Lots of things happening lately in Iraq and by happenings I mean stuff blowing up. Insurgents in the country have gone from one major attack a month to at least one a week. Cue the news stories from suddenly interested reporters about the spreading violence, civil war, and deteriorating security forces...

Except Al Qaida...with some help from JRTN I suspect...has always increased their attacks in Iraq during the summer for the past 9 years. They haven't overthrown the Iraqi government yet, and they probably won't.

Joel Wing over at Musings On Iraq has an excellent analysis of the situation as usual. The last paragraph is what struck me the most, especially a couple of lines. Wing states that the current security situation is shaped by a couple of factors, the first was the withdrawal of US forces, and the second is that Iraqi security forces aren't conducting counterinsurgency operations anymore.

That bit about Iraq not conducting COIN worries me a bit. While AQI may be a shell of what they once were, by not conducting COIN the Iraqi government may be creating a situation which enables other groups to form and begin conducting operations.

And those organizations may become capable of overthrowing the government...

Tuesday, July 3, 2012

Being the New Guy

I was contemplating the other day, as I am prone to do, on my time in the Army and the numerous challenges...and challenging people...I had to deal with and overcome. My thoughts formed the obvious question, what was the most challenging thing I did in the Army?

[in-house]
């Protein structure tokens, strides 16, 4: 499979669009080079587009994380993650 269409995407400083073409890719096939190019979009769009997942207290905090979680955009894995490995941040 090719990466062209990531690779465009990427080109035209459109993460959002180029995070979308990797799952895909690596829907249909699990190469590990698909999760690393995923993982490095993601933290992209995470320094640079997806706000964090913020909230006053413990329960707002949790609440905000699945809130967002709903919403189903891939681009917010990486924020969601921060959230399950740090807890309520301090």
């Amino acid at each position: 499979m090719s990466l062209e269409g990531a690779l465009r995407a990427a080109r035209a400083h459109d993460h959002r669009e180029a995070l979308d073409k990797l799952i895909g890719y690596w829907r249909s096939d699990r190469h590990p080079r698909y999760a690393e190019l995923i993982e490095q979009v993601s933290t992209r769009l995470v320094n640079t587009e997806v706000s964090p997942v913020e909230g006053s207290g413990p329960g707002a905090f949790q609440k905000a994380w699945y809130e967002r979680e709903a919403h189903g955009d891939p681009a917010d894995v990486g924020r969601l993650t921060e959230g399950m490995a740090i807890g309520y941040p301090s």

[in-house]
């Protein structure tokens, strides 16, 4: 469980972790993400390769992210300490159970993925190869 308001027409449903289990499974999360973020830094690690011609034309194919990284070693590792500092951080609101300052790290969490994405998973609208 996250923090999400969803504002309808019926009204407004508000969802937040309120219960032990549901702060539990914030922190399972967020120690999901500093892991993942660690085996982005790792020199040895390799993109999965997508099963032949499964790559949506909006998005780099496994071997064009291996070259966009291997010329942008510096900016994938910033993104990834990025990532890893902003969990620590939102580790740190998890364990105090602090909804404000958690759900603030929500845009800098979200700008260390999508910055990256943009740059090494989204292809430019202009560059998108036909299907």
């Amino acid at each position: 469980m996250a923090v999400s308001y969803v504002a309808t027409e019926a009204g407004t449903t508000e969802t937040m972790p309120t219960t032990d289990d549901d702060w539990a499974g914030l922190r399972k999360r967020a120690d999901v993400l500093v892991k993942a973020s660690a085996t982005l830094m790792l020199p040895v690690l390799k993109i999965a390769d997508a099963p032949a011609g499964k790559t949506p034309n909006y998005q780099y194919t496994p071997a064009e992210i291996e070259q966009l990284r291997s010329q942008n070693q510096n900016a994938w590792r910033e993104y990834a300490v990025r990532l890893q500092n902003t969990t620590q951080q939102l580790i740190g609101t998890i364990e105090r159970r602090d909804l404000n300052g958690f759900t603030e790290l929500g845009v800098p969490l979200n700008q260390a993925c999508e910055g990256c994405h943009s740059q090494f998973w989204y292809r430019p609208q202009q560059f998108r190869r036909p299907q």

Was it the 4 years of ROTC? Any one of my 3 Iraq deployments? Losing one of my soldiers?

It occured to me that while all of these challenges were certainly difficult, the hardest thing I ever did was join a unit that is already deployed; something I had to do twice.

My first unit, the 502nd Military Intelligence battalion, was already in Iraq when I got to FT Lewis and after spending roughly 2 months with the rear detachment I was sent over with a handfull of other soldiers to join the organization. While our mission was not inherently dangerous, it was still a combat zone and here was this brand new 2nd lieutenant that had to be trained and brought up to speed on the units operating procedures and ways of doing things. I'm sure I frustrated a lot of NCOs because not only was I very green, but I also held a position of authority. The First Sergeant had the patience of a saint at times. A few of the other NCOs? Not so much.

During my second deployment I was moved from the Support Battalion where I had been for over 2 years to join 1-23 IN as a much needed assistant battalion intelligence officer. When you spend 2 years with an organization you get to know people quite well and they get to know you, especially when much of that time was spent in the field, at the National Training Center, and over the course of a deployment. As the battalion intel officer I had earned the respect of my coworkers and understood what was expected of me.

All that changed when I joined 1-23. Suddenly I was an unknown entity, hell the battalion S1 (personnel officer) thought I was brand new to the brigade. When the battalion was sent south from Baghdad for a short time to help 2nd Brigade, 10th Mountain Division I was waiting in the planning office with my gear and one of the other officers asked if it was my first time outside the wire (leaving the base). The look I got when I told him that this was my second deployment and that when the brigade was in Mosul I was leading convoys was priceless. However, it was yet another sign that I was starting all over and despite having been in the brigade for awhile, I was the new guy in that battalion.